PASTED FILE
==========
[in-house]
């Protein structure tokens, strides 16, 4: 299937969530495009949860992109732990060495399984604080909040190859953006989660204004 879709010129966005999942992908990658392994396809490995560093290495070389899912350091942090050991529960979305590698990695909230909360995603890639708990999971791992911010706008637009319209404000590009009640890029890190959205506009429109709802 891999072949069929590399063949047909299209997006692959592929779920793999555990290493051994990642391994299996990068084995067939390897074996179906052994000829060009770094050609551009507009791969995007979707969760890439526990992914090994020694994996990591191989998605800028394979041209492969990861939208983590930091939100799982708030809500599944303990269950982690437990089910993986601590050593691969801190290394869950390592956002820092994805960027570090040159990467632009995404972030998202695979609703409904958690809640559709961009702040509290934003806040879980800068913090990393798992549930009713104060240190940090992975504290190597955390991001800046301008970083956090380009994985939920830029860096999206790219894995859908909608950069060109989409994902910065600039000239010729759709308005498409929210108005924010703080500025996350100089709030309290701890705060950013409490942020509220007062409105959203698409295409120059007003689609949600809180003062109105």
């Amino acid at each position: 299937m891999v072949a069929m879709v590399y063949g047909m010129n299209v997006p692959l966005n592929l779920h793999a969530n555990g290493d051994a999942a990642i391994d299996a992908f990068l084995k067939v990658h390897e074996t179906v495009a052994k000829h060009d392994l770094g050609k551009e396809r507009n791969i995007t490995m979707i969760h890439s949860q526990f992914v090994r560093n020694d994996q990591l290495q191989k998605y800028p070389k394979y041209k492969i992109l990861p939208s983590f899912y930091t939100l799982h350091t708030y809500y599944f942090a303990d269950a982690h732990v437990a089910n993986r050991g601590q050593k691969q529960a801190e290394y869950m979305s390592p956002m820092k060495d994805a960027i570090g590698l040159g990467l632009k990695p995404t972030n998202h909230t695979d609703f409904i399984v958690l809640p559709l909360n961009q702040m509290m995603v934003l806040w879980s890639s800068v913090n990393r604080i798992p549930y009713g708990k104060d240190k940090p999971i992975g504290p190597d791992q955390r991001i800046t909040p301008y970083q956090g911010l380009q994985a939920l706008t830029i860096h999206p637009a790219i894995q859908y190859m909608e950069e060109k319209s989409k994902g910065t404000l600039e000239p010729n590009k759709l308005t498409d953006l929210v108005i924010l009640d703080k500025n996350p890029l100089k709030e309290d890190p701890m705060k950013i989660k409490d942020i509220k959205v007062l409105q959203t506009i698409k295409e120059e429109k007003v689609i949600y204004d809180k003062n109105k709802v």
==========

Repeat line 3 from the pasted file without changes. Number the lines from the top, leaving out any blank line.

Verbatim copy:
């Amino acid at each position: 299937m891999v072949a069929m879709v590399y063949g047909m010129n299209v997006p692959l966005n592929l779920h793999a969530n555990g290493d051994a999942a990642i391994d299996a992908f990068l084995k067939v990658h390897e074996t179906v495009a052994k000829h060009d392994l770094g050609k551009e396809r507009n791969i995007t490995m979707i969760h890439s949860q526990f992914v090994r560093n020694d994996q990591l290495q191989k998605y800028p070389k394979y041209k492969i992109l990861p939208s983590f899912y930091t939100l799982h350091t708030y809500y599944f942090a303990d269950a982690h732990v437990a089910n993986r050991g601590q050593k691969q529960a801190e290394y869950m979305s390592p956002m820092k060495d994805a960027i570090g590698l040159g990467l632009k990695p995404t972030n998202h909230t695979d609703f409904i399984v958690l809640p559709l909360n961009q702040m509290m995603v934003l806040w879980s890639s800068v913090n990393r604080i798992p549930y009713g708990k104060d240190k940090p999971i992975g504290p190597d791992q955390r991001i800046t909040p301008y970083q956090g911010l380009q994985a939920l706008t830029i860096h999206p637009a790219i894995q859908y190859m909608e950069e060109k319209s989409k994902g910065t404000l600039e000239p010729n590009k759709l308005t498409d953006l929210v108005i924010l009640d703080k500025n996350p890029l100089k709030e309290d890190p701890m705060k950013i989660k409490d942020i509220k959205v007062l409105q959203t506009i698409k295409e120059e429109k007003v689609i949600y204004d809180k003062n109105k709802v």